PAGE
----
That is what the living Christ is supposed to do in our lives. So that when people see us by the power of the Holy Spirit, he says “I want what you have in my life, even if that means death.”

And today God, we pray that if we don’t live a life like that, I pray that You transform us so that our life is dedicated and committed to You. So that people see us that they too want to have You, Jesus. Not the way that the world sees it, ut the way that You have called us to live in Your word. Just like how the disciples live their lives even unto death. May it be so onto us in Jesus’ name.


Apostle John is traditionally regarded as the only apostle to die of old age. But even then, Tertullian, a Christian writer from the late second and early third century, wrote that before the Romans banished John. They brought him into a coliseum and dumped him in a vat of boiling oil.

Can you imagine that? A whole pot of oil there and dunked him in there and yet he didn’t die. The only thing that you can account that to is the gift of God, the protection of God, the power of the Holy Spirit protecting him from being killed.

This is the interesting thing about God. When the world wants to kill people, God protects them. When the world wants to cast someone away, exile them to Patmos, thinking that John will do nothing there for the church. Instead, God gives John the book of Revelation of Jesus Christ in the island of Patmos because what God wants to establish is no man, no one in this world can stop it.


This account is not as clear as the previous ones because early Christian history has Philip the Apostle and Philip the Evangelist in the Book of Acts intertwined. They’re not sure who those accounts are made for. So they can’t ascertain how Philip actually died.

But according to the Acts of Philip, it provides the earliest, most detailed account of his martyrdom. Philip supposedly converted a proconsul’s wife, which angered the proconsul enough to have him and Bartholomew crucified upside down.

Just like Simon Peter, while hanging there, Philip preached and the crowd was moved to release them and he told them the free Bartholomew, but not to take himself down.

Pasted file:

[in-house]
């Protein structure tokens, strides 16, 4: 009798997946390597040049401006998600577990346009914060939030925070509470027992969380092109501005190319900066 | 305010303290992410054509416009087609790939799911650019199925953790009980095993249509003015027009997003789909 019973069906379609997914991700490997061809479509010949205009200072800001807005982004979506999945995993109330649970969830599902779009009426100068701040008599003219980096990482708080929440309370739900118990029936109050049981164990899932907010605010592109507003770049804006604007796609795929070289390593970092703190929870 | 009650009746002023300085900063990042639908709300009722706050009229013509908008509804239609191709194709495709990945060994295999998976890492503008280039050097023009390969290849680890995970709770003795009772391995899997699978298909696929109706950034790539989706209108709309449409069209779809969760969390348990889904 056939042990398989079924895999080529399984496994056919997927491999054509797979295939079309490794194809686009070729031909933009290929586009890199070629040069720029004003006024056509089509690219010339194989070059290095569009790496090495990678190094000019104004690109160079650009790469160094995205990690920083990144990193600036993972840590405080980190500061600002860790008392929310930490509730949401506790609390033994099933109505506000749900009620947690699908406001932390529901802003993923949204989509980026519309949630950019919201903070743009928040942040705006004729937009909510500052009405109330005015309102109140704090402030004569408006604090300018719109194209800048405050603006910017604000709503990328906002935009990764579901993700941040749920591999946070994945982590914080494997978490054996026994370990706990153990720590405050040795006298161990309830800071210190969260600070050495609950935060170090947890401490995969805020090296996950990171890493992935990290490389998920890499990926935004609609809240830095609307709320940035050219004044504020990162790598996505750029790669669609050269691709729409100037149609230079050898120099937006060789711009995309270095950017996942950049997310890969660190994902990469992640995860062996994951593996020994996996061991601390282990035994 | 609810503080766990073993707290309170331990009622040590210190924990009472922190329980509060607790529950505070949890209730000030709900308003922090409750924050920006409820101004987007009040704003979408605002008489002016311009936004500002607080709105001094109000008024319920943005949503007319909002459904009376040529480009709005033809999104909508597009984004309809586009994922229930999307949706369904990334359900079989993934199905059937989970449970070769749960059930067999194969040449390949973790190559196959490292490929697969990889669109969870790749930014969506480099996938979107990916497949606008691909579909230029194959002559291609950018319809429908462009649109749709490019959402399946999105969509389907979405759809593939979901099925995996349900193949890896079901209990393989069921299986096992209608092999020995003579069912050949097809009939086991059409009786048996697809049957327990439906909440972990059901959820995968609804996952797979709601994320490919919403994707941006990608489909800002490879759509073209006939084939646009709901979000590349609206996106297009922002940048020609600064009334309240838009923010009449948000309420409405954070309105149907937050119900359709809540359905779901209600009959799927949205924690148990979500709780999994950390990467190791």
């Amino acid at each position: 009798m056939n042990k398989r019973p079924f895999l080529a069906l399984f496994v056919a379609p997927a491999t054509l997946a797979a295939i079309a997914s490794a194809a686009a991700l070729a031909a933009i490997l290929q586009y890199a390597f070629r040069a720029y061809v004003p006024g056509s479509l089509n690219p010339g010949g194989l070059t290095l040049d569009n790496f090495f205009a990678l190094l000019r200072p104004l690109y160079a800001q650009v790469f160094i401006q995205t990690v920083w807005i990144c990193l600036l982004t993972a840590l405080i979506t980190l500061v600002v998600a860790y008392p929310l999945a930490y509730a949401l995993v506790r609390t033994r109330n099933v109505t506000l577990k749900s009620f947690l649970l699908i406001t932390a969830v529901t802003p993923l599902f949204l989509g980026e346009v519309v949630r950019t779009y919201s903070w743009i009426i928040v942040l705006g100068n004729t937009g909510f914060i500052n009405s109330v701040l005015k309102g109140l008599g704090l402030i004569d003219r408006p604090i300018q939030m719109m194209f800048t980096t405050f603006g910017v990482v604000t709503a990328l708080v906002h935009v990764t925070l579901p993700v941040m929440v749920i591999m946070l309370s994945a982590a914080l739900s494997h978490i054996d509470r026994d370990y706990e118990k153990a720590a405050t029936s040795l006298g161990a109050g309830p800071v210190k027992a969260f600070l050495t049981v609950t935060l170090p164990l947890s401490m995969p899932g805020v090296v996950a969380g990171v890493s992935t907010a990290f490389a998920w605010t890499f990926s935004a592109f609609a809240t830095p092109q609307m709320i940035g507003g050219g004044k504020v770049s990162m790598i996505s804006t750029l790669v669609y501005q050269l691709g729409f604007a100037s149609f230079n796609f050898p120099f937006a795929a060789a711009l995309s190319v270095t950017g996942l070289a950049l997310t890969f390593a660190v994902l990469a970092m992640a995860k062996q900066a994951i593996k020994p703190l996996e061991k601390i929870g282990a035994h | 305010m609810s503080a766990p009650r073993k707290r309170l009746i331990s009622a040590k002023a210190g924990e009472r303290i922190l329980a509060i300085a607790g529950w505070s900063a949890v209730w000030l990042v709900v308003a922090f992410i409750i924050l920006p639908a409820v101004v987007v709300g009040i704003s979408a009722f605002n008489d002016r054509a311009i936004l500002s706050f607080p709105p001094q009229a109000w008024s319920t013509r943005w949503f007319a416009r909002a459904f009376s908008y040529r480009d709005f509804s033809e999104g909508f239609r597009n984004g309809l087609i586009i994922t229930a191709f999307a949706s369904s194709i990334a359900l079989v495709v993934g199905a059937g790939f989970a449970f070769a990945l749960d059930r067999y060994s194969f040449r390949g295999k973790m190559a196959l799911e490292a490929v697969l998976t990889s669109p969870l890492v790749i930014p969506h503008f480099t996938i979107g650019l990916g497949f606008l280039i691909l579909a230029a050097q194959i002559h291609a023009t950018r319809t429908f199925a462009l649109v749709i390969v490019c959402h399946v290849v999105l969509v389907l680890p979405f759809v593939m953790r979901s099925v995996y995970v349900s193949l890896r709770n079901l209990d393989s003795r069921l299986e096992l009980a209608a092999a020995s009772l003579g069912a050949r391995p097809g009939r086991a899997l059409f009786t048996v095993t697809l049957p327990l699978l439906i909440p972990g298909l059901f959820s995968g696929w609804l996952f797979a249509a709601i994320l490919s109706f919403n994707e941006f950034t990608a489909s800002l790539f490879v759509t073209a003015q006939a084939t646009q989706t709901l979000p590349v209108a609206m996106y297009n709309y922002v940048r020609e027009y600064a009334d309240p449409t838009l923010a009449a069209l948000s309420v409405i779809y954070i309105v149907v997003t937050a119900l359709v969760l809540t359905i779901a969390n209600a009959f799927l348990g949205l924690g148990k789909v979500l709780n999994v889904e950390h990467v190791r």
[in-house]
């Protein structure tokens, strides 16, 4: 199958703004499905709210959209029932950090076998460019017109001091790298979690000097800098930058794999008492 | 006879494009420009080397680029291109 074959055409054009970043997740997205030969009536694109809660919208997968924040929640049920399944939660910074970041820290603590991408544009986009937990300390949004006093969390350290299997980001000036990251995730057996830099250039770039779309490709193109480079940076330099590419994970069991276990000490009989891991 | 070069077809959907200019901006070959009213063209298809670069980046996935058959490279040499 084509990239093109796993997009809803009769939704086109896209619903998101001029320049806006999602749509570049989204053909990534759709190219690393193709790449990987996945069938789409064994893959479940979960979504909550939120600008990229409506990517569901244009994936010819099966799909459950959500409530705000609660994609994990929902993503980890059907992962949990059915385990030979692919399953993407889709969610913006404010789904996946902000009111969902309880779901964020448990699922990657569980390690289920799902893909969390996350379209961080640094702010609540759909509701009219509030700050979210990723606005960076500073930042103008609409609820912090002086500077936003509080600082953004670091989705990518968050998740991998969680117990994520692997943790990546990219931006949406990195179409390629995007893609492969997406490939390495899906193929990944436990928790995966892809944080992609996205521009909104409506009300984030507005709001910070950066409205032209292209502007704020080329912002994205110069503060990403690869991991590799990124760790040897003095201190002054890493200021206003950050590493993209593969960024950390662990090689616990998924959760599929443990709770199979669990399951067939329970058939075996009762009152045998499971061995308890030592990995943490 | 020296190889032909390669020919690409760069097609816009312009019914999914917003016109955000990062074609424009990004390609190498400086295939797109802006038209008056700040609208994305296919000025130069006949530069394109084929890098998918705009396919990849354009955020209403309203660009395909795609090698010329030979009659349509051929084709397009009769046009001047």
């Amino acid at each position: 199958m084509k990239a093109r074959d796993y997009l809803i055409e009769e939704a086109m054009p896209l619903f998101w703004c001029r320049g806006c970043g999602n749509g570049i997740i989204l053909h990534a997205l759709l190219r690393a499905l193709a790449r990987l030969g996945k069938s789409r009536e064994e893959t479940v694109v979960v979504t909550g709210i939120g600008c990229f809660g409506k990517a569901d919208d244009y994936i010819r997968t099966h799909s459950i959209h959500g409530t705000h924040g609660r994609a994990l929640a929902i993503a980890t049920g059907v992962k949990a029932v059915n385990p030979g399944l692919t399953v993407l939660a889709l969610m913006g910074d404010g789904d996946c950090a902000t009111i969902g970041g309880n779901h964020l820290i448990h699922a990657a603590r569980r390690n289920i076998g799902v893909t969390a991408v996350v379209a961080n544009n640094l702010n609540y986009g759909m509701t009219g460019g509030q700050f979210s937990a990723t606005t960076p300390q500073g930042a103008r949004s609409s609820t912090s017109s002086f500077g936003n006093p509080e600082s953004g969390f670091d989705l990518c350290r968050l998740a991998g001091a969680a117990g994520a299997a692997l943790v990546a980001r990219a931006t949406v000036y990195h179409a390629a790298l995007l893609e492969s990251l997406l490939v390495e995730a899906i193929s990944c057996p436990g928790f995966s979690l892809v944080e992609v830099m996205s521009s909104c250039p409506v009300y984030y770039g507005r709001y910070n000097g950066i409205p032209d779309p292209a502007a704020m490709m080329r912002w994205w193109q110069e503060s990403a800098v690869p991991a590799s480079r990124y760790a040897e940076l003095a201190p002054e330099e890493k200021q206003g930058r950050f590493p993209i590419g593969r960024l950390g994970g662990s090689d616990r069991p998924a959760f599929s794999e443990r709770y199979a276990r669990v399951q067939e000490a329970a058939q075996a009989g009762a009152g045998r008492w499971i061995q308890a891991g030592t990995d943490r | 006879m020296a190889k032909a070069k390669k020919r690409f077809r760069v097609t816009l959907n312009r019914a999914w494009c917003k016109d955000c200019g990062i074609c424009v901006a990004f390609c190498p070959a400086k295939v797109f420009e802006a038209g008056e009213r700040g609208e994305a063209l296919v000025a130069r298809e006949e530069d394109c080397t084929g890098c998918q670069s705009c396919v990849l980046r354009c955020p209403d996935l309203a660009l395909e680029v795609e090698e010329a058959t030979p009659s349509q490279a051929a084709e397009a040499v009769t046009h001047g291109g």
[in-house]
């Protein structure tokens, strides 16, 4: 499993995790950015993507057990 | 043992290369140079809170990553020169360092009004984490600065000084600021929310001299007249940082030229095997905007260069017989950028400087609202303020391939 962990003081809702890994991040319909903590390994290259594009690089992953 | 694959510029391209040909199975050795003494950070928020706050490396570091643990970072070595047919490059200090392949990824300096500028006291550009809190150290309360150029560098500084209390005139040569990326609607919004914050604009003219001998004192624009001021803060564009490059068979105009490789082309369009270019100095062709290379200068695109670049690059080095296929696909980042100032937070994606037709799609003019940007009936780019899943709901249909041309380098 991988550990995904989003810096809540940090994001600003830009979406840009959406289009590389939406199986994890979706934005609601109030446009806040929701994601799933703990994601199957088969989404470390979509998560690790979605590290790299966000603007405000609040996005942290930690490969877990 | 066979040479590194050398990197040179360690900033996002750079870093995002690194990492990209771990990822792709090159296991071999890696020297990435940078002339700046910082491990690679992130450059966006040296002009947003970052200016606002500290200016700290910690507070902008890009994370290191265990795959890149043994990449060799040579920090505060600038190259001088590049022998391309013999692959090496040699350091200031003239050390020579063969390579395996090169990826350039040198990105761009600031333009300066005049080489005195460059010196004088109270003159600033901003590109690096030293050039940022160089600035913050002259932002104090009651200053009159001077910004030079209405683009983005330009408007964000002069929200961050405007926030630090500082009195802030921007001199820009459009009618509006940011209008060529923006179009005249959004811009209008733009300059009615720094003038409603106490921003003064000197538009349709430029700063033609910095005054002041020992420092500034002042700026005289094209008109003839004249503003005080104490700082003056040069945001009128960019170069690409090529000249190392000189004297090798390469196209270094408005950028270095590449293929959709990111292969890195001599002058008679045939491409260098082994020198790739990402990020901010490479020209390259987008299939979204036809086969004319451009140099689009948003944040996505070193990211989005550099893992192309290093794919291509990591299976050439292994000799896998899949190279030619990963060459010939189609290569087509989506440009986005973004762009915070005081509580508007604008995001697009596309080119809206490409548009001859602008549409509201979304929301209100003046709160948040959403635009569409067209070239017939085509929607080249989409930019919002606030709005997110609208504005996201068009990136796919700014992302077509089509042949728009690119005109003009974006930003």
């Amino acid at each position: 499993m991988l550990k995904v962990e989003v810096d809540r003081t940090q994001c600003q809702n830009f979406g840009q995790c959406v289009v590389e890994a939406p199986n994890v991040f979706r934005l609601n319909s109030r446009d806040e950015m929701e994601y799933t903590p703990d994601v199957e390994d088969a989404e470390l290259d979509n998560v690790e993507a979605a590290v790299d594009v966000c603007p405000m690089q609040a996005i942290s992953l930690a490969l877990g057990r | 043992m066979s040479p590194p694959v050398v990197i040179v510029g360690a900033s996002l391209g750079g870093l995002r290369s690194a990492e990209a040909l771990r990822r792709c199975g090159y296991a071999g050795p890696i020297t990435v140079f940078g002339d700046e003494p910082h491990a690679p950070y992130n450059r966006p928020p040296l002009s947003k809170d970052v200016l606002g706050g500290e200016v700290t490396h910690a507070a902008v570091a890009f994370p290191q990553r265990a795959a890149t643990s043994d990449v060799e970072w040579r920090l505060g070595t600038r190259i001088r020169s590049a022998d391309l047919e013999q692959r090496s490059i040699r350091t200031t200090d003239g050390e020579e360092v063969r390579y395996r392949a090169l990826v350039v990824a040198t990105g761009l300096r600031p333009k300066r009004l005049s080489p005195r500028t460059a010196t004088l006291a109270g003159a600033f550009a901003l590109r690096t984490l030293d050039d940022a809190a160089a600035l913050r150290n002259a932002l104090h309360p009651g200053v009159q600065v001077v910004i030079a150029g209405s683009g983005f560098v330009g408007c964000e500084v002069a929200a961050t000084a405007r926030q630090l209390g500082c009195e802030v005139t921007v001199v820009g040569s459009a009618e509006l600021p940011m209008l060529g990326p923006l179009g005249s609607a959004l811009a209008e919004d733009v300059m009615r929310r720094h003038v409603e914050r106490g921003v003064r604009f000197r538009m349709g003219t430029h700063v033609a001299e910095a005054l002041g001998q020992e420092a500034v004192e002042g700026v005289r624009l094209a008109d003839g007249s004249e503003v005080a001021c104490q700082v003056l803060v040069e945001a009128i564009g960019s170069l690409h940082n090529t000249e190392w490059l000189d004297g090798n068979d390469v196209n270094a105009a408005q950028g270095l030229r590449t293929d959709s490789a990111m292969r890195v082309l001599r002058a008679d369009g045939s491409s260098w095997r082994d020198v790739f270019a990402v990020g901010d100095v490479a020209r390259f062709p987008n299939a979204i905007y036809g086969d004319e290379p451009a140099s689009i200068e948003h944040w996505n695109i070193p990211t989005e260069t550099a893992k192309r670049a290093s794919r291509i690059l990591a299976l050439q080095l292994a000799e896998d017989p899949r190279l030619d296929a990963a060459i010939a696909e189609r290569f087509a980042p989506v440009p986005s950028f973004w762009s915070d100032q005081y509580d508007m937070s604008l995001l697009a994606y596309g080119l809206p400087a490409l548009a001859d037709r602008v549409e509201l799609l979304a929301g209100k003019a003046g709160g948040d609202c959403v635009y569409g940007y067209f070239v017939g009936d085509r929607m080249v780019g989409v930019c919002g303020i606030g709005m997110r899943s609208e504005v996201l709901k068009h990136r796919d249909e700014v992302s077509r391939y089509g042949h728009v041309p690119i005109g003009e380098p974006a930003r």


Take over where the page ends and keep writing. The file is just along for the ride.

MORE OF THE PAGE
This is the account we have of the Apostle Philip.


The apostle Bartholomew was probably martyred. This is also another account where people are not exactly sure how he died. But tradition has it, the most popular prolific tradition is that he was flayed and then beheaded.

This is why most of the art portraying how Bartholomew died shows him holding or wearing his own skin or associates him with flaying knives. This means being skinned alive, very graphic! But this is how some of the apostles died back in the days.

In another account, in the Foxe’s Book of Martyrs, claims that in India, Bartholomew was at length cruelly beaten and then crucified by the impatient idolaters.

Now, whether he was crucified or skinned alive, we have no idea. But here’s one thing that we know, is that he was willing to die for the Lord Jesus Christ because the faith that is in him is so real that he’s willing to die for it.


He was also known as the doubting Thomas. Tradition has it that he was actually speared to death in India. A very straightforward death although not easy.

Many Christians today like to say, “Oh don’t be a doubting Thomas.” as it was like a bad thing. Because in the gospel of John when Jesus was resurrected, he wasn’t there in the house of the disciples. So when the disciples told Thomas “We’ve seen the Lord.” he says, “Unless I’ve seen with my own eyes and unless I can touch my hand to where he was speared. I will not believe that he is alive.” (John 20:25)

And of course, we know that Jesus appeared to Thomas again and says, “Hey put your hand right here and touch me and feel me because I am alive.” (John 20:27)

And there goes the famous saying that Jesus says

“You have believed now because you’ve seen me but blessed are those who have not seen me, but yet still believe.” (John 20:29)

Isn’t it interesting as I’m thinking about this, Thomas where he had put his hand on Jesus where he was speared, he himself, Thomas was also speared for his martyr’s death. And don’t forget the same doubting Thomas is also the one that says, “Let’s go with Jesus and die with Him.” in the Gospel of John 11:16.

When Jesus says, “I am going to return to that place where they’re actually very hostile to Me.” And Thomas says “I’m going to go, and let us just go die with Him.”

And we start to see this theme echoing over and over and over again with the apostles and disciples of today that they are willing to die for the faith. Why? Because something that is in them is so drastically different with the things of this world that they’re willing to die for the faith and depart and be with the Lord.

May it be our prayer to God that our faith is genuine. So that even if that day calls for us that one day that we can do it.


Some accounts have him dying of natural causes at old age. And other accounts, the early church father said that he was burned, stoned, stabbed, or beheaded.

In John Foxe’s is famous Book of Martyrs, which rounded up the most popular traditions known in the 16th century. The entry for Matthews says this

“The scene of his labors was Parthia and Ethiopia, in which latter country he suffered martyrdom, being slain with a halberd in the city of Nadabah A. D 60.”

That’s how church tradition has The Apostle Matthew dying for his faith.

James, son of Alphaeus

According to Hyppolytus, a theologian who lived in the 2nd and 3rd centuries, allegedly recorded James’ death in On the Twelve Apostles of Christ and it says this: